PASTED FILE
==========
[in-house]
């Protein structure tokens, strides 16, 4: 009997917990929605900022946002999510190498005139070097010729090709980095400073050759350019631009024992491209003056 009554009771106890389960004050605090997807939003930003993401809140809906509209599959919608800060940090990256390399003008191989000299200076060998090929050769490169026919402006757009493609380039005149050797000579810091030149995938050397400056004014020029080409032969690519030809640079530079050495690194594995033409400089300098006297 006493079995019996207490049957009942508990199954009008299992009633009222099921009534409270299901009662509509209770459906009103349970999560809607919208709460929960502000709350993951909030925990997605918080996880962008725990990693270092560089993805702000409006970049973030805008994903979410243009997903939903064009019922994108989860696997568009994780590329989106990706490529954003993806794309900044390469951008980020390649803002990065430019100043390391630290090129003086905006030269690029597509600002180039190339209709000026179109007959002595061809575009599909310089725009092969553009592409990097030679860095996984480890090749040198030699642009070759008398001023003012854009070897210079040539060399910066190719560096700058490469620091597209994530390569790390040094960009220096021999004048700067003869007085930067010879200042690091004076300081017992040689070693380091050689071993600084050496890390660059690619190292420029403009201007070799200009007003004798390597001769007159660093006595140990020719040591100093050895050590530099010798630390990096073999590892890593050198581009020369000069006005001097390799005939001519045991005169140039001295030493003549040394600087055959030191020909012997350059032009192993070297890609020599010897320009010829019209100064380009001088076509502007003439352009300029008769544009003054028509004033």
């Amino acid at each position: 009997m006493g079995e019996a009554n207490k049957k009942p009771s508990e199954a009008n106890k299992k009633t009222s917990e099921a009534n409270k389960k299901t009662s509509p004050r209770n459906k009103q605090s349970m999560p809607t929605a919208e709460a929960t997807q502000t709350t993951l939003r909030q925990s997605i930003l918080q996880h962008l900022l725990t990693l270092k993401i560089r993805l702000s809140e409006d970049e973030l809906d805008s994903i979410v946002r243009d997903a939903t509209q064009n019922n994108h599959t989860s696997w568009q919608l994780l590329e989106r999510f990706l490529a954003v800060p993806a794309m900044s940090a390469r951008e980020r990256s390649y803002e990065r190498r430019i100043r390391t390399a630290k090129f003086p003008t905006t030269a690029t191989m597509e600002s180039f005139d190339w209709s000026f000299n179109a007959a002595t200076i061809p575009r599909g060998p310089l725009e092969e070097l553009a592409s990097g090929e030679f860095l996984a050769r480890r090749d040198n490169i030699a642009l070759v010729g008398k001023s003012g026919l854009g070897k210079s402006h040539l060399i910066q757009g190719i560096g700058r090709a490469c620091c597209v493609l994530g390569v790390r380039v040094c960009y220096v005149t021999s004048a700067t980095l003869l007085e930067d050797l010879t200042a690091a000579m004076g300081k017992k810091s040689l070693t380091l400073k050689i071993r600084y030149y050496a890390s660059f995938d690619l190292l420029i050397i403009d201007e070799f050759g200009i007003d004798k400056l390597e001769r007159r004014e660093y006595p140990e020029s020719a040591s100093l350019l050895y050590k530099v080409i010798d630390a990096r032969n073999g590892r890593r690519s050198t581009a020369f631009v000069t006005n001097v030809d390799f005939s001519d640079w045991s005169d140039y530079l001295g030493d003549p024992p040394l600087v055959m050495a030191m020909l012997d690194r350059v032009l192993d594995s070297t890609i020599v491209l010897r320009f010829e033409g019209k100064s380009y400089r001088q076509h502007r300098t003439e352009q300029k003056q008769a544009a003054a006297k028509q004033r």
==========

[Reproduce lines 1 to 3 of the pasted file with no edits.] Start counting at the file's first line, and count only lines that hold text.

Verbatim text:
[in-house]
């Protein structure tokens, strides 16, 4: 009997917990929605900022946002999510190498005139070097010729090709980095400073050759350019631009024992491209003056 009554009771106890389960004050605090997807939003930003993401809140809906509209599959919608800060940090990256390399003008191989000299200076060998090929050769490169026919402006757009493609380039005149050797000579810091030149995938050397400056004014020029080409032969690519030809640079530079050495690194594995033409400089300098006297 006493079995019996207490049957009942508990199954009008299992009633009222099921009534409270299901009662509509209770459906009103349970999560809607919208709460929960502000709350993951909030925990997605918080996880962008725990990693270092560089993805702000409006970049973030805008994903979410243009997903939903064009019922994108989860696997568009994780590329989106990706490529954003993806794309900044390469951008980020390649803002990065430019100043390391630290090129003086905006030269690029597509600002180039190339209709000026179109007959002595061809575009599909310089725009092969553009592409990097030679860095996984480890090749040198030699642009070759008398001023003012854009070897210079040539060399910066190719560096700058490469620091597209994530390569790390040094960009220096021999004048700067003869007085930067010879200042690091004076300081017992040689070693380091050689071993600084050496890390660059690619190292420029403009201007070799200009007003004798390597001769007159660093006595140990020719040591100093050895050590530099010798630390990096073999590892890593050198581009020369000069006005001097390799005939001519045991005169140039001295030493003549040394600087055959030191020909012997350059032009192993070297890609020599010897320009010829019209100064380009001088076509502007003439352009300029008769544009003054028509004033």
């Amino acid at each position: 009997m006493g079995e019996a009554n207490k049957k009942p009771s508990e199954a009008n106890k299992k009633t009222s917990e099921a009534n409270k389960k299901t009662s509509p004050r209770n459906k009103q605090s349970m999560p809607t929605a919208e709460a929960t997807q502000t709350t993951l939003r909030q925990s997605i930003l918080q996880h962008l900022l725990t990693l270092k993401i560089r993805l702000s809140e409006d970049e973030l809906d805008s994903i979410v946002r243009d997903a939903t509209q064009n019922n994108h599959t989860s696997w568009q919608l994780l590329e989106r999510f990706l490529a954003v800060p993806a794309m900044s940090a390469r951008e980020r990256s390649y803002e990065r190498r430019i100043r390391t390399a630290k090129f003086p003008t905006t030269a690029t191989m597509e600002s180039f005139d190339w209709s000026f000299n179109a007959a002595t200076i061809p575009r599909g060998p310089l725009e092969e070097l553009a592409s990097g090929e030679f860095l996984a050769r480890r090749d040198n490169i030699a642009l070759v010729g008398k001023s003012g026919l854009g070897k210079s402006h040539l060399i910066q757009g190719i560096g700058r090709a490469c620091c597209v493609l994530g390569v790390r380039v040094c960009y220096v005149t021999s004048a700067t980095l003869l007085e930067d050797l010879t200042a690091a000579m004076g300081k017992k810091s040689l070693t380091l400073k050689i071993r600084y030149y050496a890390s660059f995938d690619l190292l420029i050397i403009d201007e070799f050759g200009i007003d004798k400056l390597e001769r007159r004014e660093y006595p140990e020029s020719a040591s100093l350019l050895y050590k530099v080409i010798d630390a990096r032969n073999g590892r890593r690519s050198t581009a020369f631009v000069t006005n001097v030809d390799f005939s001519d640079w045991s005169d140039y530079l001295g030493d003549p024992p040394l600087v055959m050495a030191m020909l012997d690194r350059v032009l192993d594995s070297t890609i020599v491209l010897r320009f010829e033409g019209k100064s380009y400089r001088q076509h502007r300098t003439e352009q300029k003056q008769a544009a003054a006297k028509q004033r």